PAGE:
When the Flyback Converter Reaches Its Limits

Galvanically isolated power supplies are used in numerous applications. There are different reasons for this. In some circuits, galvanic isolation is necessary due to safety considerations. In other circuits, functional isolation is used to block any interference on signals.

A galvanically isolated power supply is usually designed with a flyback converter. These regulators have a very simple design. Figure 1 shows a typical design for such a regulator with an ADP1071 flyback controller. We can see that it is a flyback converter because the dots do not match up on the transformer. A primary-side power switch (Q1) is utilized. Also, a secondary-side rectifier circuit is required. This can be executed with a Schottky diode, but for higher efficiencies, an active switch (Q2 in Figure 1) is commonly used. The corresponding ADP1071 controller takes care of controlling the switches and providing the galvanic isolation for the feedback path FB.

Figure 1. Typical flyback regulator (flyback converter) for power of up to approximately 60 W.

Although flyback converters are very popular, this topology has practical limitations. The transformer T1 in Figure 1 is not actually used as a classic transformer. When Q1 is in the on state, no current flows through the secondary winding of T1. The energy of the primary-side current is nearly completely stored in the transformer core. Similarly to how a buck converter stores energy in a choke (inductor), a flyback converter does this in the transformer. When Q1 is in the off state, a current flow develops on the secondary side of T1. This supplies the output capacitor COUT and the output with energy. This concept is very easy to implement but has inherent limitations at higher power. The transformer T1 is used as an energy storage element. For this reason, the transformer can also be referred to as a coupled inductor (choke). This requires that the transformer can store the required energy. The higher the energy class of the power supply, the larger and more expensive the transformer. In most applications, the upper limit is at approximately 60 W.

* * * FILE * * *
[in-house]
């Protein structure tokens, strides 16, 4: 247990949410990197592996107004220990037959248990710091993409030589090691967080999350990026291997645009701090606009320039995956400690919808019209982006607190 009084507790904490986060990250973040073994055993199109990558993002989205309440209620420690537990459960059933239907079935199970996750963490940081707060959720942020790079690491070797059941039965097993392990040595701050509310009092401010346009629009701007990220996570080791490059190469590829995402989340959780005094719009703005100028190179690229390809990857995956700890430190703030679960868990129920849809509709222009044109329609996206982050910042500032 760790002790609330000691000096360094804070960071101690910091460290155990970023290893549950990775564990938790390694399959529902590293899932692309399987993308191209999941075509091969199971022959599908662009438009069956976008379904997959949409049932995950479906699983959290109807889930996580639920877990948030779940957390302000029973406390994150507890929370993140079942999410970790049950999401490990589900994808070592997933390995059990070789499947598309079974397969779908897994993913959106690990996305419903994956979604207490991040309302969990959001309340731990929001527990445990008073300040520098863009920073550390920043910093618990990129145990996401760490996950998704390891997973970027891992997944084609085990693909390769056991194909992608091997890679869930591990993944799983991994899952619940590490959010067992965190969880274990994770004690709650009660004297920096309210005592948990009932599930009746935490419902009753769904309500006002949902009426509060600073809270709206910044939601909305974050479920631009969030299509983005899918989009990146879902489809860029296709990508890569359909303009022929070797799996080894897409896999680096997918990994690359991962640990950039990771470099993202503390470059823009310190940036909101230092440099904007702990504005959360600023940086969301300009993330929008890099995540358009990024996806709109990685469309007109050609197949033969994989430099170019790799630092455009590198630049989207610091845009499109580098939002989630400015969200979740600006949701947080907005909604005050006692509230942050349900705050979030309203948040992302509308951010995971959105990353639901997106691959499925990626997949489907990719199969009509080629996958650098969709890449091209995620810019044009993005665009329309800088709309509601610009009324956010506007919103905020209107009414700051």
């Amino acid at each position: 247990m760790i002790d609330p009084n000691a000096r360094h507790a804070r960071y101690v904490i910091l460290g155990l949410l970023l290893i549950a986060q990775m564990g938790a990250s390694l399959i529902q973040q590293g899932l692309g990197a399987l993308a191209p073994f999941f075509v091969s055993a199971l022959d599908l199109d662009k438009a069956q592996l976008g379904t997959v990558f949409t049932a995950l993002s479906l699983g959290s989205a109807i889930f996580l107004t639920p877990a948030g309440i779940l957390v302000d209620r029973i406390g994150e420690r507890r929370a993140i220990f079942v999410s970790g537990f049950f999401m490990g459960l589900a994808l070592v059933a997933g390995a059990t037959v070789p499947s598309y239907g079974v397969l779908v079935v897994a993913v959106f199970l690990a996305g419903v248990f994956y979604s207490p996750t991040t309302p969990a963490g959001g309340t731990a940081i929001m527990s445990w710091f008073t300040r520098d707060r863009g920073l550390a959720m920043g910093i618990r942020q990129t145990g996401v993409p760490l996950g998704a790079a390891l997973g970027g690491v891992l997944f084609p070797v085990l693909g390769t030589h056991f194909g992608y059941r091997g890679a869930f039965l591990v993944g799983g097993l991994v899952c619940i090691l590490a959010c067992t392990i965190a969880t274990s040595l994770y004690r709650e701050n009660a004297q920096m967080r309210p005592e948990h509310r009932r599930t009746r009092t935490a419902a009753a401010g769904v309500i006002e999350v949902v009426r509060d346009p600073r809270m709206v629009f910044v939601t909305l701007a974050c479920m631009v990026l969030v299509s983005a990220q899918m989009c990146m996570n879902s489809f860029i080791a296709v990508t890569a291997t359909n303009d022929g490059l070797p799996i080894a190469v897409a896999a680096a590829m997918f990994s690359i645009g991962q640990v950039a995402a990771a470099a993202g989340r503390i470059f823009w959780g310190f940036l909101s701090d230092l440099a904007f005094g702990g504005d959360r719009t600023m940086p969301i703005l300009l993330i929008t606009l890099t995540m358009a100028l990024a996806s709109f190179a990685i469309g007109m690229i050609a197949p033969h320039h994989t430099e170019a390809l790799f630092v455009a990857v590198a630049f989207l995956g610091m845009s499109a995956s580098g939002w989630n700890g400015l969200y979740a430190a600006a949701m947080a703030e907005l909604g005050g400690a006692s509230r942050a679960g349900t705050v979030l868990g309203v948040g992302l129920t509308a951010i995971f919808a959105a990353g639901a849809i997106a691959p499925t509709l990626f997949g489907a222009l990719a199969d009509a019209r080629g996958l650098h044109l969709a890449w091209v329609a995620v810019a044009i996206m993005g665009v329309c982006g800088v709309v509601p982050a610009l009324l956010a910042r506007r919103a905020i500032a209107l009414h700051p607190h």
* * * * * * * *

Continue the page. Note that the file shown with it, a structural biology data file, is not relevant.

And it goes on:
If a galvanically isolated power supply is required for higher power, a forward converter is a suitable choice. The concept is shown in Figure 2. Here, the transformer really is used as a classic transformer. While current flows through Q1 on the primary side, a current flow also develops on the secondary side. The transformer thus does not need to provide any energy storage capacity. In fact, the opposite is true. It must be ensured that the transformer is always discharged during the off-time of Q1 so that it does not inadvertently reach saturation after a few cycles.

Figure 2. Forward regulator (forward converter) for power of up to approximately 200 W.

For the same power, a forward converter needs a smaller transformer than a flyback converter does. This makes the forward converter practical and sensible for use even at power levels lower than 60 W. One disadvantage is that the transformer core must be freed from unintentionally stored energy with each cycle, which is implemented by the active clamp wiring with switch Q4 and capacitor CC in Figure 2. A forward converter also usually requires an additional inductor L1 on the output side. However, through this, the output voltage can also have a lower ripple than that of a flyback converter at the same power level.

Power management ICs such as the ADP1074 from Analog Devices offer a very compact solution for designing a forward converter. This architecture is usually used when power levels higher than approximately 60 W are required. Below 60 W, a forward converter could also be a better choice than a flyback converter based on circuit complexity and achievable efficiencies. For simplifying the decision about which topology to use, simulation with the free circuit simulator LTspice is recommended. Figure 3 shows the simulation schematic of an ADP1074 forward converter circuit in the LTspice simulation environment.

Figure 3. Example of a circuit with an ADP1074 simulated in LTspice®.

Author

Frederik Dostal

Frederik Dostal

Frederik Dostal studied microelectronics at the University of Erlangen in Germany. Starting work in the power management business in 2001, he has been active in various applications positions including four years in Phoenix, Arizona, where he worked on switch-mode power supplies. He joined Analog Devices in 2009 and works as a field applications engineer for power management at Analog Devices in München.